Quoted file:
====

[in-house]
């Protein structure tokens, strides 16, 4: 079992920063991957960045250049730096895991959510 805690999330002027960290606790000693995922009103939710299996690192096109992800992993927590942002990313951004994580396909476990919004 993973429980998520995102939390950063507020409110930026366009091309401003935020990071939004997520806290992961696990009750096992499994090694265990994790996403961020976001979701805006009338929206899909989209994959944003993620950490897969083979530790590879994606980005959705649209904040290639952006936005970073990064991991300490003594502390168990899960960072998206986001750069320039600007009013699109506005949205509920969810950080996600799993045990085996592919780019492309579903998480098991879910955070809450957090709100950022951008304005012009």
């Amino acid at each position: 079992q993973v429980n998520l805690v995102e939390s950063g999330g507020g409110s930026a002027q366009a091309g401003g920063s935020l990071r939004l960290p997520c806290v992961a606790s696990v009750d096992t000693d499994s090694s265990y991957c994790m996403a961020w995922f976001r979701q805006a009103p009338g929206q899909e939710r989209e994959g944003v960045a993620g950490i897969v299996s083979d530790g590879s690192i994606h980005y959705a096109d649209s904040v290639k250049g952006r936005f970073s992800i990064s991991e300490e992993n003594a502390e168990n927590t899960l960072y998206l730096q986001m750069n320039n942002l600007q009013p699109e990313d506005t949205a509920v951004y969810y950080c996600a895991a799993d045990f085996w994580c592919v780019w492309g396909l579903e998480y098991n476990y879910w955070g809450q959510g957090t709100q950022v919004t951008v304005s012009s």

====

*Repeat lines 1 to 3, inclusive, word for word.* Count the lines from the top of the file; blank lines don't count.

[in-house]
């Protein structure tokens, strides 16, 4: 079992920063991957960045250049730096895991959510 805690999330002027960290606790000693995922009103939710299996690192096109992800992993927590942002990313951004994580396909476990919004 993973429980998520995102939390950063507020409110930026366009091309401003935020990071939004997520806290992961696990009750096992499994090694265990994790996403961020976001979701805006009338929206899909989209994959944003993620950490897969083979530790590879994606980005959705649209904040290639952006936005970073990064991991300490003594502390168990899960960072998206986001750069320039600007009013699109506005949205509920969810950080996600799993045990085996592919780019492309579903998480098991879910955070809450957090709100950022951008304005012009």
């Amino acid at each position: 079992q993973v429980n998520l805690v995102e939390s950063g999330g507020g409110s930026a002027q366009a091309g401003g920063s935020l990071r939004l960290p997520c806290v992961a606790s696990v009750d096992t000693d499994s090694s265990y991957c994790m996403a961020w995922f976001r979701q805006a009103p009338g929206q899909e939710r989209e994959g944003v960045a993620g950490i897969v299996s083979d530790g590879s690192i994606h980005y959705a096109d649209s904040v290639k250049g952006r936005f970073s992800i990064s991991e300490e992993n003594a502390e168990n927590t899960l960072y998206l730096q986001m750069n320039n942002l600007q009013p699109e990313d506005t949205a509920v951004y969810y950080c996600a895991a799993d045990f085996w994580c592919v780019w492309g396909l579903e998480y098991n476990y879910w955070g809450q959510g957090t709100q950022v919004t951008v304005s012009s």